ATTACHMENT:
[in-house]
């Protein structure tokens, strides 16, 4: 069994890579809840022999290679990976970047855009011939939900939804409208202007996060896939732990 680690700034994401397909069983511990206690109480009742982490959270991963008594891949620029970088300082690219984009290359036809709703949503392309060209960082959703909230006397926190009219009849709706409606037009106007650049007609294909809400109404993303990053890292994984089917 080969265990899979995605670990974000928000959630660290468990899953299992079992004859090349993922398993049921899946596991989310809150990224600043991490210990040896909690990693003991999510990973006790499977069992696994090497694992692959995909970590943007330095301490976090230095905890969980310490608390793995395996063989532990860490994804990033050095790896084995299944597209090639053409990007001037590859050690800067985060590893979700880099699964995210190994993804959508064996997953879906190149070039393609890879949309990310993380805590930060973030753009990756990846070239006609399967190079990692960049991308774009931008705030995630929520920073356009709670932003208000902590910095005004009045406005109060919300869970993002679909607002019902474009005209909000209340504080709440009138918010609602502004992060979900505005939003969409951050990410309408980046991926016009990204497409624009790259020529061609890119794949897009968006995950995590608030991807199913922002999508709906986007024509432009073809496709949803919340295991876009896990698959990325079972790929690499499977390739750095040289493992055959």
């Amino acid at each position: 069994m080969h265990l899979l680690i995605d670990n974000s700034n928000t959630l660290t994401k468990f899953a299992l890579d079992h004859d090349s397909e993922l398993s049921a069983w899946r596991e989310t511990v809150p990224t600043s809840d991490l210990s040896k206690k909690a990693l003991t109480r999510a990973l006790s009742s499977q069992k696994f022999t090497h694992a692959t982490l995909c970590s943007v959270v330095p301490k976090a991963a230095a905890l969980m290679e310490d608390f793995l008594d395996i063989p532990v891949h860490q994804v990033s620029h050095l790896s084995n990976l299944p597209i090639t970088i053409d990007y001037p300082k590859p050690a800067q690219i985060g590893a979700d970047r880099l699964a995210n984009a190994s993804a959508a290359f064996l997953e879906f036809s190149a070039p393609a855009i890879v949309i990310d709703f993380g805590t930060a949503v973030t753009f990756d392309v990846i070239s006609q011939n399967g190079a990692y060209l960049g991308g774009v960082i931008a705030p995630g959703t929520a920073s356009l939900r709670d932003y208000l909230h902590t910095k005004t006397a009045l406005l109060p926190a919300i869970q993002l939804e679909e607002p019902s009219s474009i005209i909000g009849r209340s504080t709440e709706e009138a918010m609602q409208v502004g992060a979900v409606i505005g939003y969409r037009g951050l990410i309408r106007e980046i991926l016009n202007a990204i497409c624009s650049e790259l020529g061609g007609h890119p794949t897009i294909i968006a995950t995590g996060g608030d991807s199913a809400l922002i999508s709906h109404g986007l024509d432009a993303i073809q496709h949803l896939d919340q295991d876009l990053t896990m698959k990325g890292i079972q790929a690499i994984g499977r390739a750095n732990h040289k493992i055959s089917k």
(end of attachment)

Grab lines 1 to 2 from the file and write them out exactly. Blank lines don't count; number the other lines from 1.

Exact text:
[in-house]
């Protein structure tokens, strides 16, 4: 069994890579809840022999290679990976970047855009011939939900939804409208202007996060896939732990 680690700034994401397909069983511990206690109480009742982490959270991963008594891949620029970088300082690219984009290359036809709703949503392309060209960082959703909230006397926190009219009849709706409606037009106007650049007609294909809400109404993303990053890292994984089917 080969265990899979995605670990974000928000959630660290468990899953299992079992004859090349993922398993049921899946596991989310809150990224600043991490210990040896909690990693003991999510990973006790499977069992696994090497694992692959995909970590943007330095301490976090230095905890969980310490608390793995395996063989532990860490994804990033050095790896084995299944597209090639053409990007001037590859050690800067985060590893979700880099699964995210190994993804959508064996997953879906190149070039393609890879949309990310993380805590930060973030753009990756990846070239006609399967190079990692960049991308774009931008705030995630929520920073356009709670932003208000902590910095005004009045406005109060919300869970993002679909607002019902474009005209909000209340504080709440009138918010609602502004992060979900505005939003969409951050990410309408980046991926016009990204497409624009790259020529061609890119794949897009968006995950995590608030991807199913922002999508709906986007024509432009073809496709949803919340295991876009896990698959990325079972790929690499499977390739750095040289493992055959």